One example is Bonnie Raitt recording three of my songs. That could have stopped at the songwriter front, but she wanted me to come in and record some of the harmonies I had written on a song, then she wanted me to recreate some of the horn section work I had done on the song, which was a dream come true. Then she asked me to open some shows for her. So if she hadn’t heard me as the writer, I would not have had that opportunity as the artist. There have also been plenty of times when it happened the other way around, where I would open for somebody, then we’d have a day off, and we’d write a song. Then I’d end up with a song on their album. I want to keep both things up, but in keeping both up, they can help each other.
But as you mentioned, yes, it’s been important to me from the beginning, but I haven’t necessarily been great at the balance of it until probably ten years ago or so. It is hard to plan that. I’ve learned the nuances now because I’ve been doing it so long. There have been times when one was definitely giving me more returns than the other one, but just as a soul-satisfaction, I needed to do them both.
AH: How does all this play into the times when you’re co-writing or co-creating?
MS: That kind of plays into both sides of things, because when I’m writing for my own album, I don’t think that I have to write for me alone. Most of my new album is co-written and I love that. I’ve also collaborated from the very beginning. I feel like I grow from that and need that. When I’m writing for other artists, most of the time it’s with the other artists, so I have to keep the collaborative muscle going. I also really enjoy the assignment of getting outside of myself. If an artist has a story they want to tell, I’m there to help them tell their story and I really enjoy that.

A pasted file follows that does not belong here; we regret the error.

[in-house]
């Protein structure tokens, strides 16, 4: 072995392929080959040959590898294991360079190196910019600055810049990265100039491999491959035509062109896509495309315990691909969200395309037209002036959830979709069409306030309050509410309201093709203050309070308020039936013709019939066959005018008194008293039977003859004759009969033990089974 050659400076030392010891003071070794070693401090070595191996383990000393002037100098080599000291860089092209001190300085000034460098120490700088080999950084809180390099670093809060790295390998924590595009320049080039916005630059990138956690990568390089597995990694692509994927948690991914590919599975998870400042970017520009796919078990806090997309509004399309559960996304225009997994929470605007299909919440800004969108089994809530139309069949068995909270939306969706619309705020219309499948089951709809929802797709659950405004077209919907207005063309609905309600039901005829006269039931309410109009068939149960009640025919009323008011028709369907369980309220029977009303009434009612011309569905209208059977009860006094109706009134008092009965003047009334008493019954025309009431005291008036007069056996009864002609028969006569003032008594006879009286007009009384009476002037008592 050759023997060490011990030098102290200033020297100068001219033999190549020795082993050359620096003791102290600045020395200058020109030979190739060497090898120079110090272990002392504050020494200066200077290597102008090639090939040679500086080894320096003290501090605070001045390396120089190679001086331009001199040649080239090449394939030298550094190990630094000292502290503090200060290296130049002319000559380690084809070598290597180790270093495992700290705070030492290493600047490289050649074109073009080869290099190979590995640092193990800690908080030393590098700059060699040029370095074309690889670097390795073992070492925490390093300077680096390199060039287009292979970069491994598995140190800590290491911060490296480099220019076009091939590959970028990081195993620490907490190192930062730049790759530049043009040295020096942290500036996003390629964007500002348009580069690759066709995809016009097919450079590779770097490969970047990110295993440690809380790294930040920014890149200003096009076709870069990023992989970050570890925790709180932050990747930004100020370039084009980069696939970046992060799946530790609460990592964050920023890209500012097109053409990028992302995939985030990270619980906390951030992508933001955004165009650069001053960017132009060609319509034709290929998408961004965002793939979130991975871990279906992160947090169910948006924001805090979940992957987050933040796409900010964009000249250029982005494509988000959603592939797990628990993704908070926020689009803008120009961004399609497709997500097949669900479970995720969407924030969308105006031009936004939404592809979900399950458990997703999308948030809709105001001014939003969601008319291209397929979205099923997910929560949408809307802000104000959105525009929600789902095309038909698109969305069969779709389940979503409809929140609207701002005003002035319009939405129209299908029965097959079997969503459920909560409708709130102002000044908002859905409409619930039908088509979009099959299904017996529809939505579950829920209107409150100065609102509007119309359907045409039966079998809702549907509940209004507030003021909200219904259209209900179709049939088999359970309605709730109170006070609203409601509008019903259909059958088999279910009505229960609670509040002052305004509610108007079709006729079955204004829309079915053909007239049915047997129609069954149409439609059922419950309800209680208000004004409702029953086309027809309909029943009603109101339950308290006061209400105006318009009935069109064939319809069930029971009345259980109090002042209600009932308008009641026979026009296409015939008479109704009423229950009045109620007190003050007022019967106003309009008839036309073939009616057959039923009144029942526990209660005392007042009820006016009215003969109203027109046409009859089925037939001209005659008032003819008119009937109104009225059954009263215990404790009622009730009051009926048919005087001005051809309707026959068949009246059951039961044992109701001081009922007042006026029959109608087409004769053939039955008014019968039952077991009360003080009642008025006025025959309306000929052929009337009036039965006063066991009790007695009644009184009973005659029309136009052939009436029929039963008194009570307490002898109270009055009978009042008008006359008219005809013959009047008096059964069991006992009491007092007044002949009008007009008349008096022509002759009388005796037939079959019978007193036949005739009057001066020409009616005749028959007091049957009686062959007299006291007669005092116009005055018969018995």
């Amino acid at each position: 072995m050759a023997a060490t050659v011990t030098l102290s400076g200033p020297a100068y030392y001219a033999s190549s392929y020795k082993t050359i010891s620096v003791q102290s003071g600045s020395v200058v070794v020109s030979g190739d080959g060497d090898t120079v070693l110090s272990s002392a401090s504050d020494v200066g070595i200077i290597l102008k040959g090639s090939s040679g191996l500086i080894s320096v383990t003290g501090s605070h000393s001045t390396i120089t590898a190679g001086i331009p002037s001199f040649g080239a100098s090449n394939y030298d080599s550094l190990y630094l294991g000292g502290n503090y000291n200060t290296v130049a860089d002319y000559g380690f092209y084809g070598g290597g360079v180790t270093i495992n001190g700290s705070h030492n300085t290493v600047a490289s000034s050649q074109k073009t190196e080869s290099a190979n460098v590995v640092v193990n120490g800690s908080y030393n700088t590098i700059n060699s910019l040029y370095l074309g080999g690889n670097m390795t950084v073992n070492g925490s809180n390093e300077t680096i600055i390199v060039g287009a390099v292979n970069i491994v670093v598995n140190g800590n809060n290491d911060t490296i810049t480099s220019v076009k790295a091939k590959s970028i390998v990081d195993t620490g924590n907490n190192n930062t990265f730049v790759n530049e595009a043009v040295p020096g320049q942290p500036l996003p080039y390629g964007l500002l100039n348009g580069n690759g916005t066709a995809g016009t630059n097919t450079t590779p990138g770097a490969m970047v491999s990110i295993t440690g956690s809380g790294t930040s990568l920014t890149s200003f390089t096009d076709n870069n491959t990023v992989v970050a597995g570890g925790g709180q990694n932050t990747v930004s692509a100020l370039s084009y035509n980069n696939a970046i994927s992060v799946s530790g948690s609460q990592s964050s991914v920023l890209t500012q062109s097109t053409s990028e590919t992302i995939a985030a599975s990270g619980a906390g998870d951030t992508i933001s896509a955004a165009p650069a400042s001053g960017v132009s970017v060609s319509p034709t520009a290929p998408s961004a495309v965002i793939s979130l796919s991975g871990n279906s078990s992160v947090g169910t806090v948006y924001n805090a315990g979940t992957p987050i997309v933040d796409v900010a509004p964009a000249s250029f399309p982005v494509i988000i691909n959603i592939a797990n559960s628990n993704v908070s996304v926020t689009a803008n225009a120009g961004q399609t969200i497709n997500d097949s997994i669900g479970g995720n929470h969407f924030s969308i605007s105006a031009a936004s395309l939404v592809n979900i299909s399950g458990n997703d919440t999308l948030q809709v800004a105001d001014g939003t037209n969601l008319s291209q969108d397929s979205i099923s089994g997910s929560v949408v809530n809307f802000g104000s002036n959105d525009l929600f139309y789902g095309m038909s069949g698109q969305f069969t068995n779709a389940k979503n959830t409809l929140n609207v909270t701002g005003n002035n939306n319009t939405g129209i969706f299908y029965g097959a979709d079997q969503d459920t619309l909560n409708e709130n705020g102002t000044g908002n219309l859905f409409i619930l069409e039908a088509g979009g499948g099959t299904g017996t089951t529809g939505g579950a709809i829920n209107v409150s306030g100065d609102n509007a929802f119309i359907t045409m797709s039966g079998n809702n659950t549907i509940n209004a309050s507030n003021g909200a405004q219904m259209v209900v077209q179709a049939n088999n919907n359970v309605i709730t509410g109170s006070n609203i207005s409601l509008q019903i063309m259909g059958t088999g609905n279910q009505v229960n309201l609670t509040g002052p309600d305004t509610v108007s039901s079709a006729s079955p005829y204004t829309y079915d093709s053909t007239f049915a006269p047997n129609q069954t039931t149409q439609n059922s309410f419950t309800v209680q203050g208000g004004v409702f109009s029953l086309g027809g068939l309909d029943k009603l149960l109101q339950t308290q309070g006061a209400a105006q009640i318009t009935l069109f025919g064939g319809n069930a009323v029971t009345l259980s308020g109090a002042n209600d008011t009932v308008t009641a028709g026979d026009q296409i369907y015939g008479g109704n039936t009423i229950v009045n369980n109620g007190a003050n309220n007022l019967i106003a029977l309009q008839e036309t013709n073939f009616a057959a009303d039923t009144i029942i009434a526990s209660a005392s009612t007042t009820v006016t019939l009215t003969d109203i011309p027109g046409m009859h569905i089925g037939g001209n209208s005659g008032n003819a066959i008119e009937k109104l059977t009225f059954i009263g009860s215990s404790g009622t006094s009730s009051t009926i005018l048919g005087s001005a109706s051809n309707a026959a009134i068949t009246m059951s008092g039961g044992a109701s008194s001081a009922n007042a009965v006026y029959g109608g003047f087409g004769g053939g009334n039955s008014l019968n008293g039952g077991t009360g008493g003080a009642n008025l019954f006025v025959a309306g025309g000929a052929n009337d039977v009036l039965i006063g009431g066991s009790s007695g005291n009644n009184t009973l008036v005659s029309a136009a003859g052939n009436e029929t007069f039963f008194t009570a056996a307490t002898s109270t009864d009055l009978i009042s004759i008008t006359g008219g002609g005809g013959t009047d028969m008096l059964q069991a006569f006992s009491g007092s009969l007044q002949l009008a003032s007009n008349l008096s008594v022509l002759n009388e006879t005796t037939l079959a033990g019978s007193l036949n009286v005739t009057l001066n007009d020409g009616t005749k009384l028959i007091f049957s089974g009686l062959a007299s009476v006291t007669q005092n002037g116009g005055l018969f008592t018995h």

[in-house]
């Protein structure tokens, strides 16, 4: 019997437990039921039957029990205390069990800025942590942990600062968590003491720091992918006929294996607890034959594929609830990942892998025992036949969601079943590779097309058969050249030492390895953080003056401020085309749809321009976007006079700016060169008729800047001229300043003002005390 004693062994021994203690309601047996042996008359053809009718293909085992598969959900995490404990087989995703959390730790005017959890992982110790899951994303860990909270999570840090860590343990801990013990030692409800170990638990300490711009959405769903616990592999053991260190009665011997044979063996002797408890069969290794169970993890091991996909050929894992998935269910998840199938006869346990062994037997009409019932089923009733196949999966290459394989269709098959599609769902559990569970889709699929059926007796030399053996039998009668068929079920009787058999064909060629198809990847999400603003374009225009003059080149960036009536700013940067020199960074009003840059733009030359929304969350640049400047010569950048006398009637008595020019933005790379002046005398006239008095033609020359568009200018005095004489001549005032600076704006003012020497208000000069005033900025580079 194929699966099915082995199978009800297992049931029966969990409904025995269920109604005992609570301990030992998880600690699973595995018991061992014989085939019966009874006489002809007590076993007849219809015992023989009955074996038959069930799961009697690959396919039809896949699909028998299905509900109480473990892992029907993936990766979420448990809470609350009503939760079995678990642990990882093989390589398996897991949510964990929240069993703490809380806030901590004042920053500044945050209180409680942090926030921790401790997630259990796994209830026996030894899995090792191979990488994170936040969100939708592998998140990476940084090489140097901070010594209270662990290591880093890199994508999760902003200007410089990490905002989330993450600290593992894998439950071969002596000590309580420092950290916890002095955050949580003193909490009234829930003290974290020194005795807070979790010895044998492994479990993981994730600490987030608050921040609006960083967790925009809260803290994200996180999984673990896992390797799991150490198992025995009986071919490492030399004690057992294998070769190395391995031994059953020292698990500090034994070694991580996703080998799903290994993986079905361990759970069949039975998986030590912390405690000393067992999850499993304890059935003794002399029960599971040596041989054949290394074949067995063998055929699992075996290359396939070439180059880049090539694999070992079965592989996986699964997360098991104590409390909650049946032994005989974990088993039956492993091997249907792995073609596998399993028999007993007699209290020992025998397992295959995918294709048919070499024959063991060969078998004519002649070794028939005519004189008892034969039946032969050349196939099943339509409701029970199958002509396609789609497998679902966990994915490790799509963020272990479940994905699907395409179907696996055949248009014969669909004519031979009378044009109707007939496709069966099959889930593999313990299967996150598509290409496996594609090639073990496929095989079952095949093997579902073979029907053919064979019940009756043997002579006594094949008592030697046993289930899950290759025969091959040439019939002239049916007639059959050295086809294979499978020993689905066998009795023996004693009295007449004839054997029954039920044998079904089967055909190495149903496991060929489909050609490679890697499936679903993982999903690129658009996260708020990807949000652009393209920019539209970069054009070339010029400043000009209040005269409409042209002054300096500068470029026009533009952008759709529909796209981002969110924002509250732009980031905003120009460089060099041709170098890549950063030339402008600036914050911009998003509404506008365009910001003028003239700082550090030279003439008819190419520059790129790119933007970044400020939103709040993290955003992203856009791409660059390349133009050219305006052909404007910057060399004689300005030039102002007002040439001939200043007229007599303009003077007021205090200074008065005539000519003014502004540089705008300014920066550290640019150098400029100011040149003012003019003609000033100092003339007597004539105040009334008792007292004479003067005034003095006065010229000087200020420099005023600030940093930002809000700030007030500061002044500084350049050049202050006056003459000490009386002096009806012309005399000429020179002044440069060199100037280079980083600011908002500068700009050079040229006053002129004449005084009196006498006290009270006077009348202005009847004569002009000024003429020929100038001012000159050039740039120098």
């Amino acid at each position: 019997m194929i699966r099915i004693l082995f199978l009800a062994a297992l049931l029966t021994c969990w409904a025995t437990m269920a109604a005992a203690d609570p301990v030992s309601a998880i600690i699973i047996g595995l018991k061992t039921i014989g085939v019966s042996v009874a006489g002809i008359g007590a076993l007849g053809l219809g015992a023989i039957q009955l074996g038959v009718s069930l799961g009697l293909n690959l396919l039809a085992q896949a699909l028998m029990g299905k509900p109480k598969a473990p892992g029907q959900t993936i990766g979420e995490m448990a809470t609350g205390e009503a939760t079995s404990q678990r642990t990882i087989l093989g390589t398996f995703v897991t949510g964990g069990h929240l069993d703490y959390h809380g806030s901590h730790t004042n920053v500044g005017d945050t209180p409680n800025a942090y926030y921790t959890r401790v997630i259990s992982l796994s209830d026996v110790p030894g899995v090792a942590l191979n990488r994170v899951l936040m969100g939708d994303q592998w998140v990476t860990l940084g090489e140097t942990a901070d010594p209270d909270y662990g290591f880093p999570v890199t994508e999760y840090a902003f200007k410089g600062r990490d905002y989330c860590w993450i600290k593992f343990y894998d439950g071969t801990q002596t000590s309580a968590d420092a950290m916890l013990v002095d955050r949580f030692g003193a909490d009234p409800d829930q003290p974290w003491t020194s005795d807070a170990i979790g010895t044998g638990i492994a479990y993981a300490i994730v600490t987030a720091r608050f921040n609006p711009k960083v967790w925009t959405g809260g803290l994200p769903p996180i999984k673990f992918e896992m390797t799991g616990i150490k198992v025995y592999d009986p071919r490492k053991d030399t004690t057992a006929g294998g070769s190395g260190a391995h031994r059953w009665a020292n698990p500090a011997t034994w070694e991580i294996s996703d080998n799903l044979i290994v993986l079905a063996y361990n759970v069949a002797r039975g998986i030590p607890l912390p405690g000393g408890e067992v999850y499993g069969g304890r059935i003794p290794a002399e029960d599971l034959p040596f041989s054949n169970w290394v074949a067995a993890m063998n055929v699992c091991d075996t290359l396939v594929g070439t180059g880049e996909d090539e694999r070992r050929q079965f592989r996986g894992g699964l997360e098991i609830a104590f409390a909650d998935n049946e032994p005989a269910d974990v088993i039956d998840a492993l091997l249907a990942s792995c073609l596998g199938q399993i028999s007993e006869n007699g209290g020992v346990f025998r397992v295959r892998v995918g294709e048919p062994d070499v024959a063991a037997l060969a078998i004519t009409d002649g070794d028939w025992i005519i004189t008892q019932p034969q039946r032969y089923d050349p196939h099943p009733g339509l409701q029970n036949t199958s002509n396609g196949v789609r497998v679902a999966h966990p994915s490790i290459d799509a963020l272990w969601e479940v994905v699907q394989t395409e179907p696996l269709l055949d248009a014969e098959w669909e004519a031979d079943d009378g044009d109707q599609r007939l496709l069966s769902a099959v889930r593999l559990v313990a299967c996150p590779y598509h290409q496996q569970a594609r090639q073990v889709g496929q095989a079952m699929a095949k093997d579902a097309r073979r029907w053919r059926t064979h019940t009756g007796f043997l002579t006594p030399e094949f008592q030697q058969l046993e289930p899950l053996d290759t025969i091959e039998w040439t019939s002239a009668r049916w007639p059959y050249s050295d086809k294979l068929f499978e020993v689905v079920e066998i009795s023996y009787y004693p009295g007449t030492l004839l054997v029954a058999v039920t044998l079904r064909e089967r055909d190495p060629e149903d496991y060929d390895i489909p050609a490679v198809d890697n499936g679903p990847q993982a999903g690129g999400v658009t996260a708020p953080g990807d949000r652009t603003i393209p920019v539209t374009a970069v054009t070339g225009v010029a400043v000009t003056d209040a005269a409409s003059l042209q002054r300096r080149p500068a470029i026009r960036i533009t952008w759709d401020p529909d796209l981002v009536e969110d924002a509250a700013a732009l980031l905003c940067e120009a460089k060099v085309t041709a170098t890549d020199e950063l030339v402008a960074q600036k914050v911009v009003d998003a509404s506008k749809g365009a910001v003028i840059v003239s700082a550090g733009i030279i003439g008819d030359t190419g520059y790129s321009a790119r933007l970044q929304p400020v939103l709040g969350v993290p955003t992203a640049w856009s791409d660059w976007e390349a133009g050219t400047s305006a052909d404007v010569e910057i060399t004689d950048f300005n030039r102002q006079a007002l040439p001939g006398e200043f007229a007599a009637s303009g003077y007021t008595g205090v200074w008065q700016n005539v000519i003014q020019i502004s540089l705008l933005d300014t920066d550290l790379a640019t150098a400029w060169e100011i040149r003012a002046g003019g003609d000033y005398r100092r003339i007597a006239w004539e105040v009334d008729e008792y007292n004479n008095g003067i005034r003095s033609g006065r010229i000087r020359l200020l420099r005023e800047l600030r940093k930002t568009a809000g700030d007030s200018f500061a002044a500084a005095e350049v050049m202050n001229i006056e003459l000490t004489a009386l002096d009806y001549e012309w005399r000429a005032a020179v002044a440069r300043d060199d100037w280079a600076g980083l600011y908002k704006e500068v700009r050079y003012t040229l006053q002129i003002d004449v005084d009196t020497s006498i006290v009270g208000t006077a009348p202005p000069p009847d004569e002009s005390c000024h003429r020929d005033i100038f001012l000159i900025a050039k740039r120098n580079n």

I started writing with an organization called Songwriting with Soldiers about four years ago, and that is the Olympics of this. You sit in front of an active duty serviceman, a veteran, or a member of their family, and they tell you whatever they want to tell you. Often it’s a lot, these experiences that I can’t understand. I can’t understand them but I have to be wide open, hearing it. I’m there to make a song about what they have been brave enough to share with me. The rawness of that and the requirement of having zero ego is an awesome feeling. It’s that thing of when you’re writing with another artist, but to a whole other level. I’ve been doing that on a regular basis for the last four years or so.
AH: That sounds like a pretty shocking proposition in many ways. You’re sitting down with a total stranger who is probably going to talk about trauma and try to articulate something meaningful and unexpected. And that’s potentially cathartic. It’s for them as much as for other people, right?
MS: Yes, absolutely. The power of sharing the story is a two-way street, both for them to get that story out and for someone else to hear it, having thought they were the only one to ever feel that way. To be a witness to that myself, I walk away feeling like I’ve just learned something I couldn’t have learned in any other environment. It adjusts my perception of my own life, too, and what constitutes a problem. I realize that I don’t have anything to complain about. It’s a very powerful thing, and they say how much it heals, too. I feel like the power of music is why they are able to share such heavy stuff with someone they just met. It’s just awesome.